Pipeline Infrastructures and transportation of petroleum
Pipelines are a vital part of the transportation and energy infrastructure of the United States. The pipeline carries crude oil and petroleum products for over two million miles through the 50 states and the over 200 000 kilometers pipeline. The natural gas national network carries more than 40 trillion cubic feet of gas each year, and these pipelines move more than 38 million barrels of crude oil and petroleum products each day. Most hazardous liquid and gas pipelines are below ground and run both on land and at sea. Though, like with the Trans-Alaska Pipeline System, which transports crude oil, some hazardous liquid pipelines run above ground. Pipelines link to processing plants, production platforms, wells, storage facilities, and plenty of other places. Natural disasters affect the pipeline system for a short time, which complicates, delays, and prolongs disaster response and recovery. Long-term interruptions have a detrimental influence on the economic, national security, and environment of the country.
Pipelines and their related infrastructure are susceptible to being damaged by floods, storm surge, damage from debris and debris from windstorms, and both offshore and onshore movement of land (earthquakes, subsidence, mudslides). A pipeline can rupture as a result of impacts or movement, igniting or exploding into the air, earth, or a body of water. Pipeline disruptions result in transportation sector delays and losses in fuel supply as well as natural gas infrastructure outages. These can impact the speed of the arrival of resources to the area and how long a disruption lasts because they will affect responders and their goods as well as citizens and industry in the local area, which will result in disruption of resource arrival and, ultimately, impact the rate of recovery from a disaster and create an additional risk of injury and threat to the lives of residents.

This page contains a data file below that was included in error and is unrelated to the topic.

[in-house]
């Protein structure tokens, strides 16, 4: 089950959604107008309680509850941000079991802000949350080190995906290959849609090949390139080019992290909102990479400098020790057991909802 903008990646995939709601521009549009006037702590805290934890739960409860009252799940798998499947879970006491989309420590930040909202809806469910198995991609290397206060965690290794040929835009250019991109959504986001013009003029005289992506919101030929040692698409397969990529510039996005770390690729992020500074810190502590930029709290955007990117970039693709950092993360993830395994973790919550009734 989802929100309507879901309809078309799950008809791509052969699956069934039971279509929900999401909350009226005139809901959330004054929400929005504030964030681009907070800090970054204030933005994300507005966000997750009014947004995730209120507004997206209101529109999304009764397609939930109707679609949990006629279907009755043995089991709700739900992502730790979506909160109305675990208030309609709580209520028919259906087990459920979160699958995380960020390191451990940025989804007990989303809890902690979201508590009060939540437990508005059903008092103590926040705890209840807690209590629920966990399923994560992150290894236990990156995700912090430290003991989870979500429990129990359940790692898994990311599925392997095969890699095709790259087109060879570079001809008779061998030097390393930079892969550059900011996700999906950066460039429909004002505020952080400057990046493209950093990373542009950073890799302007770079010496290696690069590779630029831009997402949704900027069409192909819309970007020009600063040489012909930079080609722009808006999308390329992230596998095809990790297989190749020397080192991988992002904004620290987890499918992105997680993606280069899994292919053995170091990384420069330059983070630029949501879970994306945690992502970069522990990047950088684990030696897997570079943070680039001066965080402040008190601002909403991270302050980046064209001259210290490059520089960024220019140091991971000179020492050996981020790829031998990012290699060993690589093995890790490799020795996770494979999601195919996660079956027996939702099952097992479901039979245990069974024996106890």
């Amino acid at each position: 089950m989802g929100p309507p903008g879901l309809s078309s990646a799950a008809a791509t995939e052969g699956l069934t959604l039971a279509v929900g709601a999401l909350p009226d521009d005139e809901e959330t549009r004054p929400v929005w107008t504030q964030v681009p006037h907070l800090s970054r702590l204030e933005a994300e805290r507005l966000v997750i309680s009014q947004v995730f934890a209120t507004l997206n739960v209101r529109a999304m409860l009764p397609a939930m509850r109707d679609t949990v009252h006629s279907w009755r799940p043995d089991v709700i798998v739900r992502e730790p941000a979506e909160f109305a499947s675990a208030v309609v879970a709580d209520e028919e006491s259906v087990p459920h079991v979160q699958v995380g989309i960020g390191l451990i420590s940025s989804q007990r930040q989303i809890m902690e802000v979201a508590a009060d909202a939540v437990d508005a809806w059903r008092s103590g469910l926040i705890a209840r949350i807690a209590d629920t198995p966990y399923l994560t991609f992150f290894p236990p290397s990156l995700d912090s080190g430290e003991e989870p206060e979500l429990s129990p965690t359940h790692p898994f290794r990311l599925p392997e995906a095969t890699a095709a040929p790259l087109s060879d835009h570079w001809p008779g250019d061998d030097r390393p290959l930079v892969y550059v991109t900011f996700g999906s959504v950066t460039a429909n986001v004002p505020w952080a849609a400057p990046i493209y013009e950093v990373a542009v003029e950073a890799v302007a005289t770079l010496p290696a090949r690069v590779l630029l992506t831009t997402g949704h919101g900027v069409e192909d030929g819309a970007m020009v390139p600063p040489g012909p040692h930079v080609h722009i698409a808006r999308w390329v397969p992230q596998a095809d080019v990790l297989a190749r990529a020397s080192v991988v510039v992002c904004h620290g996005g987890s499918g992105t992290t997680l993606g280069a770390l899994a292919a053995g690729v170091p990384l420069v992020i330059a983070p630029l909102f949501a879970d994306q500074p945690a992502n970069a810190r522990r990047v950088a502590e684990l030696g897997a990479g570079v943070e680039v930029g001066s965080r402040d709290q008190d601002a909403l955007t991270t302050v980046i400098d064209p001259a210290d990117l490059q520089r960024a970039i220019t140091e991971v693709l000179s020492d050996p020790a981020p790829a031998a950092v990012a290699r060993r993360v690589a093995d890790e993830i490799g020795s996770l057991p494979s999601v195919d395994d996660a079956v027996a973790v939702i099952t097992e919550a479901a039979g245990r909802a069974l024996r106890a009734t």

Offshore pipes may be moved laterally or exposed as a result of hurricanes, causing leaks at clamps, welds, flanges, and fittings, or being pushed apart, rupturing pipelines. Earthquake shaking, landslides, liquefaction, and lateral movement of the pipes all harm pipelines and can cause the damage to propagate. Such collisions lead to pipes compressing, wrinkle, fracture, separate, bend, and have shear.
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Hurricane Katrina wreaked havoc on natural gas infrastructure, resulting in 72 leaks from leaky or damaged offshore pipelines. Hurricanes Katrina and Rita destroyed gasoline and natural gas processing and refining facilities, resulting in a loss of roughly 8% of the nation's ability to refine/process fuels, severely reducing the domestic supply of refined fuels. Furthermore, the damages amounted to almost an 11% reduction in overall gas usage for the entire county on an average day. Hurricane Sandy, on the other hand, wreaked havoc on gasoline refineries rather than pipelines. Since the refineries were offline, and oil still could be transported through the pipeline, it slowed significantly along the pipeline in the interests of compensation for the losses of the supply chain facilities affecting areas from the Gulf Coast to the East Coast, New Jersey and New York. The earthquakes in Northridge (1994), Washington State (1997), and Napa, California (2014) all damaged pipes, allowing natural gas to escape and ignite, resulting in fires (Northridge, Napa) and explosions (Washington State), all of which caused significant property damage.